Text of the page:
Wednesday, October 28, 2009

Greek Life/Moussaka

I remember when I was applying to college, 'the list' was defined by finding schools that satisfied a few basic criteria. Big or small? Metropolitan or rural? And so on, until finally the most important question was asked, "Greek life?" From my perspective, eight years at a small all-girls school was the only taste of sorority life I ever needed. Other people saw the opportunity to pledge as a right of passage and a crucial part of a 'real' college experience. To be honest, I could care less about some pin that I will keep for the rest of my life until my daughter becomes a 'legacy' member of the same sorority as me. But hey, I am just being opinionated here, I know lovely and amazing women who are in sororities, so I shouldn't generalize.

If it's any comfort to all you sorority sisters and fraternity brothers out there, my love for Greek food most certainly makes up for my dislike of Greek life. Unfortunately, my only benchmarks for Greek food are in North America, which I assume is a somewhat bastardized version that would probably make any Greek person cry (similarly to how I feel about Italian food, but we'll save that topic for another day). So I apologetically say that based only on the Greek (or "greek") food I have had, I just love it. However, until this week, I had never made any Greek food myself, unless you count frozen spanakopita from Costco, which I fear is especially cringe-worthy. The plethora of Greek restaurants in Montreal and New York means that I can always go out for great Greek food and to be honest, I have never wanted to be the person bastardizing these delicious dishes. So, I had no intention of 'going Greek' this week, but when I asked my roommate to pick a recipe for me to make, she chose Moussaka. The jury had spoken and I could no longer shy away from making my own Greek food.

Well all I can say is, thanks roomie. It looks like her help is going to become an essential part of this blog, that girl sure knows how to pick a recipe. I can't promise that this Moussaka is authentic, but I can assure you that it is very good. The fragrant meat is amped-up by a creamy cheese sauce and rounds of slightly chewy broiled eggplant. With just a touch of cinnamon and nutmeg, this dish develops a warmth and heartiness that would be hard to find in any other setting. It is definitely very rich, not an everyday dinner, but for guests or even after a long day, this is an ideal choice. All I can say is, if "Greek life" is as good as this Moussaka, I may just have to reconsider.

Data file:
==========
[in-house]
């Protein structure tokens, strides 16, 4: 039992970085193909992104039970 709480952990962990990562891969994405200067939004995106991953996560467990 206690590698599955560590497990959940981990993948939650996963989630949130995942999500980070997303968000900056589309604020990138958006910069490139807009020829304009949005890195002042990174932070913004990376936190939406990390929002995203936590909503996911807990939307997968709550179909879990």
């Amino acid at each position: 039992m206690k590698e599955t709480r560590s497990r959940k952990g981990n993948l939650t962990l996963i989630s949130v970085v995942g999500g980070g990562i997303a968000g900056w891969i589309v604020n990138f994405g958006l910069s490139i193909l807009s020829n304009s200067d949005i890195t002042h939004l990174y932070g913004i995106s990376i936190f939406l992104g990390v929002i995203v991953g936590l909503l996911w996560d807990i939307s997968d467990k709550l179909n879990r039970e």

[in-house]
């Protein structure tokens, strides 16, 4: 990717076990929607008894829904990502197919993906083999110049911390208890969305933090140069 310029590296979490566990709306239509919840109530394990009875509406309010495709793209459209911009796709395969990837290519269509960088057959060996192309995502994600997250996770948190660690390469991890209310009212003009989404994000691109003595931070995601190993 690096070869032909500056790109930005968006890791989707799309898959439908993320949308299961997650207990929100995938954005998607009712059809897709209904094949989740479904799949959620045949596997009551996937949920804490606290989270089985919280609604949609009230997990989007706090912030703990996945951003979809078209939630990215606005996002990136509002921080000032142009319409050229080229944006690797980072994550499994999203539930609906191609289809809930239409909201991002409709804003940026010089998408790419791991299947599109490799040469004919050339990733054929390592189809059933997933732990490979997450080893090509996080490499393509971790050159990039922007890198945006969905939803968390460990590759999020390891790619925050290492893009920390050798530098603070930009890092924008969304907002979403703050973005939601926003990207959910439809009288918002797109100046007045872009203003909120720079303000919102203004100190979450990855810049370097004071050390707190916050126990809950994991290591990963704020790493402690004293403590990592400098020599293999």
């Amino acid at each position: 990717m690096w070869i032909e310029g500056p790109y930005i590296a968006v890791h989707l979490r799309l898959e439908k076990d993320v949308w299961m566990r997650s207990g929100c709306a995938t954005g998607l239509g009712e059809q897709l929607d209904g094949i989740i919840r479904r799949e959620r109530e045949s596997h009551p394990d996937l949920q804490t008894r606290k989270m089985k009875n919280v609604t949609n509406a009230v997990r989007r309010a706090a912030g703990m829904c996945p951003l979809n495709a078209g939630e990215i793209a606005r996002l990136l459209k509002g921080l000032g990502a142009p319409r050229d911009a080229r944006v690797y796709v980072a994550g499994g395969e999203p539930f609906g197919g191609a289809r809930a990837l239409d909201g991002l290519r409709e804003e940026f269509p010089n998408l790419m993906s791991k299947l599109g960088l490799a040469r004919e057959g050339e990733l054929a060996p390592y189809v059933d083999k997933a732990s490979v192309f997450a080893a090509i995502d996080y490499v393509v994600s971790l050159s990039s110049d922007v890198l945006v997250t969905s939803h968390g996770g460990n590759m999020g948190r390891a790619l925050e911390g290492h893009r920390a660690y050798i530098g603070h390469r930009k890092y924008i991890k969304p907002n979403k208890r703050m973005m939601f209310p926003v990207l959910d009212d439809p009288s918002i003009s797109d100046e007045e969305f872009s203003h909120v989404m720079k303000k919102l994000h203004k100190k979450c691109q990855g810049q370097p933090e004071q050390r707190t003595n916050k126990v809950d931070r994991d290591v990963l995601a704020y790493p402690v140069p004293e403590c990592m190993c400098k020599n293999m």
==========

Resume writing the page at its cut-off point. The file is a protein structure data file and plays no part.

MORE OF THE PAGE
adapted from Canadian Livings "Everyday Favourites"

1 large eggplant
1/2 tbsp. salt
1 tbsp. extra-virgin olive oil

Meat Sauce:
1 lb. lean ground beef or lamb
1 onion, chopped
2 cloves garlic, minced
1 tbsp. dried oregano
1/2 tsp. cinnamon
1/2 cup red wine
1 14 oz can chopped tomatoes
2 (heaping) tbsp. tomato paste

Cheese Sauce:
3 tbsp. butter
3 tbsp. flour
1 1/2 cups milk
1/4 tsp. salt
1/4 tsp. ground black pepper
pinch of nutmeg
1/2 cup crumbled feta cheese
1/4 cream cheese

--> Cut eggplants into 1/4" thick slices, layer in a colander, sprinkling each layer with salt. Let stand for thirty mins.

Meat Sauce:
• fry meat over high heat breaking up with a spoon, until cooked through. Drain off the fat. Add onions, garlic, oregano, cinnamon and pepper; sautée over medium-high heat until the onions are softened. (abt. 5 mins.)
• Add wine, tomatoes, and tomato paste; bring to a boil. Reduce heat to medium; cook until the mixture does not fill when a spoon is drawn through the pan, about 10 minutes. Set aside.

-->Rinse the eggplant; drain well and pat dry. In batches, brush it with oil and broil on baking sheet, turning once, until golden and translucent, 8 t0 12 minutes. Set aside.

Cheese Sauce:
• in a saucepan, melt butter over medium heat; whisk in flour and cook, whisking, for 2 minutes, without browning. Gradually whisk in the milk and cook until just boiling and thickened enough to coat the back of a spoon. about 5 minutes. Season with salt, pepper, and nutmeg. Let stand to cool down a bit for 10 minutes.
• rinse feta and drain well, mix the drained feta and the cream cheese into the sauce.

• Spread half of the meat sauce in a 9-x9-inch glass baking dish. Spoon a little less than half of the cheese sauce on top, spreading evenly. Layer with half of the eggplant, overlapping if need be. Repeat layers once.
• Bake at 350 degrees for 45 minutes, until bubbling.

• You can make this ahead by skipping the baking part, covering with plastic wrap and refrigerating for up to 24 hours OR overwrap the dish with foil and freeze for up to 3 weeks. Thaw in the fridge for 48 hours before baking.


julia said...

Frenchie, this looks sooo yummy!! Greek life minus the girl drama sounds good to me :)

Anonymous said...

Better than what they serve in Greece, believe it or not!!

Erica said...

this looks really tasty - you're giving me some good one dish meal ideas!